Two more exonerations in Texas! Nov 2, 2009 22:43:32 GMT -5
Post by pumpkinpie on Nov 2, 2009 22:43:32 GMT -5
Judge dismisses case against Springsteen, Scott
Updated: 10/28/2009 10:12 PM
By: Kevyn Oakes and Danielle Bauman
State District Judge Mike Lynch stuck by his word Wednesday afternoon. He dismissed defendants Michael Scott and Robert Springsteen after the Travis County District Attorney's Office said it was still not ready for trial.
Lynch issued orders back in August for the prosecution to announce to the court their good faith determination of a jury trial date.
The prosecution said Wednesday afternoon it knew Judge Lynch would not grant a continuance on the basis that it was still conducting DNA testing. The prosecution said it has not yet been able to identify the DNA donor and "see
Police arrested Michael Scott and Robert Springsteen in 1999 after they both confessed to the 1991 murders of four teenage girls. The girls were found bound, gagged and shot at the I Can't Believe it's Yogurt Shop in North Austin.
Both defendants said their confessions were coerced and improperly used to incriminate the other during their respective trials.
Two other men were arrested in connection to the murders, but those cases were dismissed due to insufficient evidence.
In late June, Lynch stated that if the prosecution sought to delay the trial further, he would release the two remaining defendants from jail.
One day later, he released Scott and Springsteen under a $100,000 personal recognizance bond after attorneys argued new DNA evidence exonerated their clients.
Wednesday, the court granted the state's motion to dismiss each indictment for each defendant. Both defendants were also discharged from further bonds related to this case.
Police and the district attorney said they still believe Scott and Springsteen are guilty of killing 13-year-old Amy Ayers, 15-year-old Sarah Harbison, and 17-year-olds Eliza Thomas and Jennifer Harbison.
News 8’s Russell Wilde has more on the dismissal of Michael Scott and Robert Springsteen.
A mother’s reaction
News 8’s Bob Robuck talks with Barbra Ayres-Wilson, the mother of two victims in the yogurt shop murders.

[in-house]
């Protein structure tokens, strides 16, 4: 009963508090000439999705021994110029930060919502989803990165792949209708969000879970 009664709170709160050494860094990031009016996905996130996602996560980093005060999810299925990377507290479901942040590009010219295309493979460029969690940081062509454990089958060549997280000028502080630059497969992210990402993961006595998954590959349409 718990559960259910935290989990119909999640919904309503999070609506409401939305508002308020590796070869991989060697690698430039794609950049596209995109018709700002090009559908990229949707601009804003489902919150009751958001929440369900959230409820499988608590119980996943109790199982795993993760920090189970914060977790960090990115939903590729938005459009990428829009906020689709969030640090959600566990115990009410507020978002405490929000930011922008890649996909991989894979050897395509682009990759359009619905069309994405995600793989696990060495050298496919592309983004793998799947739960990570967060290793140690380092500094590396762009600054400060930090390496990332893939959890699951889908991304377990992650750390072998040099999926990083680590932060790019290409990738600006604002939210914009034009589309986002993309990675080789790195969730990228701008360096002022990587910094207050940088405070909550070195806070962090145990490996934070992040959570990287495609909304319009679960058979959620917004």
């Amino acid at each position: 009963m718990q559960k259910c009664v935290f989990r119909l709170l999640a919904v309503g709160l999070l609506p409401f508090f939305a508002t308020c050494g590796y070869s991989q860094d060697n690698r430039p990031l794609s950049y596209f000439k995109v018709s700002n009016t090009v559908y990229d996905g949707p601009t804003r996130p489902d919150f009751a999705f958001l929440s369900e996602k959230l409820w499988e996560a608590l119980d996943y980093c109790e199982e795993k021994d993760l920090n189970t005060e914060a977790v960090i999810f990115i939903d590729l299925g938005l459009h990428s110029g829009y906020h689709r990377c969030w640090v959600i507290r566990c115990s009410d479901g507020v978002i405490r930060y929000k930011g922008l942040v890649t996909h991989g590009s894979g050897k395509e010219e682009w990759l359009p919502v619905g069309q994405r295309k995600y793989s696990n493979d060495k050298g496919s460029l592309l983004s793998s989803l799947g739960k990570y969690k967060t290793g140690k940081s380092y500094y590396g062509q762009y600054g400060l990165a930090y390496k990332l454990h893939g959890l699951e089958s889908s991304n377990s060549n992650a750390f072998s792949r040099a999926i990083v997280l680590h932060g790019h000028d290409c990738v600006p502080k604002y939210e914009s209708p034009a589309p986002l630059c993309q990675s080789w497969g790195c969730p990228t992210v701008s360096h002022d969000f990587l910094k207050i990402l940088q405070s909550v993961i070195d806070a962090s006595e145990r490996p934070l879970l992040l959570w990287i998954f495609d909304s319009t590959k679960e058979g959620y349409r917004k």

In a press conference after the case was dismissed, Travis County District Attorney Rosemary Lehmberg said her office planned to proceed, pending further investigation into the unknown DNA found at the scene.
"We are convinced that these that these men had something to do with this," Lehmberg said.
According to Lehmberg, there is no statute of limitations for murder, so the DA's office will continue the investigation with Scott and Springsteen as primary suspects in the case.
"We don't want to proceed because we are trying to avoid double jeopardy," Lehmberg said.
Lehmberg said more than 100 people have been tested with the new Y-STR profile method. Y-STR is a DNA test that looks only for male DNA or the Y-chromosome.
During a 2008 DNA testing, the state found an unknown male profile in the evidence from the crime. The DNA did not match any of the four suspects originally charged with the crime, including Springsteen and Scott.
The DA's office said the DNA comparisons have cost around $220,000, and there is no limit on the amount they will spend. They said they can use general or discretionary funds to continue the effort.
Currently, there is no Y-STR profile database to compile DNA samples for investigations.
Austin Police Chief Art Acevedo joined Lehmberg in the press conference. He said his sympathies go out to the victims' families.
Acevedo also advocated for more DNA testing in Travis County. He said that all criminal DNA should be obtained, no matter how small of a case, to prevent further instances like this.
Lehmberg said the families are sad but optimistic and strong.
The DA said the main problem in the investigation is not the DNA, but that the crime scene was contaminated with thousands of gallons of water.
The district attorney's office plans to prosecute again when it has more evidence.
Travis County District Attorney Rosemary Lehmberg said they planned to proceed, pending further investigation.
Until then, however, Springsteen and Scott are "free to do whatever they want," Lehmberg said.
Springsteen's lawyer Joe James Sawyer said they were thankful to Lehmberg for her courage, and that there was no victory gained in the dismissal of these cases.
He said the primary question has not been answered and he hopes one day Travis County can see the true criminals found guilty.
"We have your DNA, sooner or later we will match your face to this DNA," Scott's lawyer Carlos Garcia said.